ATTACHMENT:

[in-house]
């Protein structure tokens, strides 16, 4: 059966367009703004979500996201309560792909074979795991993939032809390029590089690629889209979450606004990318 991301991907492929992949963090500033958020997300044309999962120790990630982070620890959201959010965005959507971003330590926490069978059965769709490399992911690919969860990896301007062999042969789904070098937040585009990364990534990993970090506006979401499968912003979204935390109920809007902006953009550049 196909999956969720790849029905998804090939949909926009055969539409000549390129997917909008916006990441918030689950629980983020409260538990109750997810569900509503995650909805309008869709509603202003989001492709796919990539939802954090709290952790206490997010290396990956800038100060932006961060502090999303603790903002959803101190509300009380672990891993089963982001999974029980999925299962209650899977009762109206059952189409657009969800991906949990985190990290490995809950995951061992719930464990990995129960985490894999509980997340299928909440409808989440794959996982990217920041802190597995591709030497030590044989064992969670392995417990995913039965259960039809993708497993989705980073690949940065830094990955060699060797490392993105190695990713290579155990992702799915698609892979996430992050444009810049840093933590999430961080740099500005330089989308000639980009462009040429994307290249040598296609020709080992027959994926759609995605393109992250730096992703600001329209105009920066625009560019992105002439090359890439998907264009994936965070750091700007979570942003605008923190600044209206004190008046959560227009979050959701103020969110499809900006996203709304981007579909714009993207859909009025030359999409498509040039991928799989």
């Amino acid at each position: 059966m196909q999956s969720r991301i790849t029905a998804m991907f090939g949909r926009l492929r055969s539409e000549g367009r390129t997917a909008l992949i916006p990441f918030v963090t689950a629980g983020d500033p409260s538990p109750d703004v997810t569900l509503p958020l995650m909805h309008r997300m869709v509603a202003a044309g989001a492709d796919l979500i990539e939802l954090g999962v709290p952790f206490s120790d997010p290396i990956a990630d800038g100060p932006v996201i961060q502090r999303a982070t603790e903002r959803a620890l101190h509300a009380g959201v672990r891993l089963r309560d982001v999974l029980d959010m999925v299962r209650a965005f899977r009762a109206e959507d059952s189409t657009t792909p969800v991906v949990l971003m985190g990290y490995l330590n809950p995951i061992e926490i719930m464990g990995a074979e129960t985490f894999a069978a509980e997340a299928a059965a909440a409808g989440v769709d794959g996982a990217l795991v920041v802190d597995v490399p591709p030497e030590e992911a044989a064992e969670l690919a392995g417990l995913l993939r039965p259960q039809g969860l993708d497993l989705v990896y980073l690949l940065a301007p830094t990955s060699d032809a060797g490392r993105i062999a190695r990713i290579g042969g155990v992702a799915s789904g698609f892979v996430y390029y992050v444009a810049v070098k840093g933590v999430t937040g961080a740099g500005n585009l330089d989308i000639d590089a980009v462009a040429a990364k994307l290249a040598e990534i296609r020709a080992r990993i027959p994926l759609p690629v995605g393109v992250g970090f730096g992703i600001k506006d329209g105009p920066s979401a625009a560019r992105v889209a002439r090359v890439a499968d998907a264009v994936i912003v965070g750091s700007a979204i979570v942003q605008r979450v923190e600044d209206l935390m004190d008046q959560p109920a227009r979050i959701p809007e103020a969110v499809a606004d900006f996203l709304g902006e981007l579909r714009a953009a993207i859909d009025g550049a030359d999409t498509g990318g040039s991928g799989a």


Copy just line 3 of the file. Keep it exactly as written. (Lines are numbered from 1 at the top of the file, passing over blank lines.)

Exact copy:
């Amino acid at each position: 059966m196909q999956s969720r991301i790849t029905a998804m991907f090939g949909r926009l492929r055969s539409e000549g367009r390129t997917a909008l992949i916006p990441f918030v963090t689950a629980g983020d500033p409260s538990p109750d703004v997810t569900l509503p958020l995650m909805h309008r997300m869709v509603a202003a044309g989001a492709d796919l979500i990539e939802l954090g999962v709290p952790f206490s120790d997010p290396i990956a990630d800038g100060p932006v996201i961060q502090r999303a982070t603790e903002r959803a620890l101190h509300a009380g959201v672990r891993l089963r309560d982001v999974l029980d959010m999925v299962r209650a965005f899977r009762a109206e959507d059952s189409t657009t792909p969800v991906v949990l971003m985190g990290y490995l330590n809950p995951i061992e926490i719930m464990g990995a074979e129960t985490f894999a069978a509980e997340a299928a059965a909440a409808g989440v769709d794959g996982a990217l795991v920041v802190d597995v490399p591709p030497e030590e992911a044989a064992e969670l690919a392995g417990l995913l993939r039965p259960q039809g969860l993708d497993l989705v990896y980073l690949l940065a301007p830094t990955s060699d032809a060797g490392r993105i062999a190695r990713i290579g042969g155990v992702a799915s789904g698609f892979v996430y390029y992050v444009a810049v070098k840093g933590v999430t937040g961080a740099g500005n585009l330089d989308i000639d590089a980009v462009a040429a990364k994307l290249a040598e990534i296609r020709a080992r990993i027959p994926l759609p690629v995605g393109v992250g970090f730096g992703i600001k506006d329209g105009p920066s979401a625009a560019r992105v889209a002439r090359v890439a499968d998907a264009v994936i912003v965070g750091s700007a979204i979570v942003q605008r979450v923190e600044d209206l935390m004190d008046q959560p109920a227009r979050i959701p809007e103020a969110v499809a606004d900006f996203l709304g902006e981007l579909r714009a953009a993207i859909d009025g550049a030359d999409t498509g990318g040039s991928g799989a």